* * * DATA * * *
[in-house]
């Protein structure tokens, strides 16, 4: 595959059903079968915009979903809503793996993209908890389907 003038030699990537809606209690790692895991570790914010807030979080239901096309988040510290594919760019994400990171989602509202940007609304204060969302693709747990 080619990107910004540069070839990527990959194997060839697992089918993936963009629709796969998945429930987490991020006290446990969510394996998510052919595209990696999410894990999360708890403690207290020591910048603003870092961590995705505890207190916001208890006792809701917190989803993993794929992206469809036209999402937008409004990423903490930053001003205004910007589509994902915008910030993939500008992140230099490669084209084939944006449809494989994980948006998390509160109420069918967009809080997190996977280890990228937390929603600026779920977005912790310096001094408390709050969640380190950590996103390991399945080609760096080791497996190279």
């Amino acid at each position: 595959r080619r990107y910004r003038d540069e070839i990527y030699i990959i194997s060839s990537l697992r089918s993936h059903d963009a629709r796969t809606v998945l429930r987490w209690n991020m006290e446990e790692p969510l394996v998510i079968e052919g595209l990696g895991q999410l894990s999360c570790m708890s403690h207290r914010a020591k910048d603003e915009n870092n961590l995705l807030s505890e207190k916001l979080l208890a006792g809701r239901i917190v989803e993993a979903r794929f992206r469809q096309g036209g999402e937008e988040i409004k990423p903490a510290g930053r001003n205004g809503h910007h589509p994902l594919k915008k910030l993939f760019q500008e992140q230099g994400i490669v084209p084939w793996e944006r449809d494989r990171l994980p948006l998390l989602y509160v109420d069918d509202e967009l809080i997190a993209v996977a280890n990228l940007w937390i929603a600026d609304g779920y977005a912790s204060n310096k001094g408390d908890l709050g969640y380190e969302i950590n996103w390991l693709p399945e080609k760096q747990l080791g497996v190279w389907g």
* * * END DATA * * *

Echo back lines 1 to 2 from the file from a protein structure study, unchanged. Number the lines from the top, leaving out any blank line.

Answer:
[in-house]
């Protein structure tokens, strides 16, 4: 595959059903079968915009979903809503793996993209908890389907 003038030699990537809606209690790692895991570790914010807030979080239901096309988040510290594919760019994400990171989602509202940007609304204060969302693709747990 080619990107910004540069070839990527990959194997060839697992089918993936963009629709796969998945429930987490991020006290446990969510394996998510052919595209990696999410894990999360708890403690207290020591910048603003870092961590995705505890207190916001208890006792809701917190989803993993794929992206469809036209999402937008409004990423903490930053001003205004910007589509994902915008910030993939500008992140230099490669084209084939944006449809494989994980948006998390509160109420069918967009809080997190996977280890990228937390929603600026779920977005912790310096001094408390709050969640380190950590996103390991399945080609760096080791497996190279």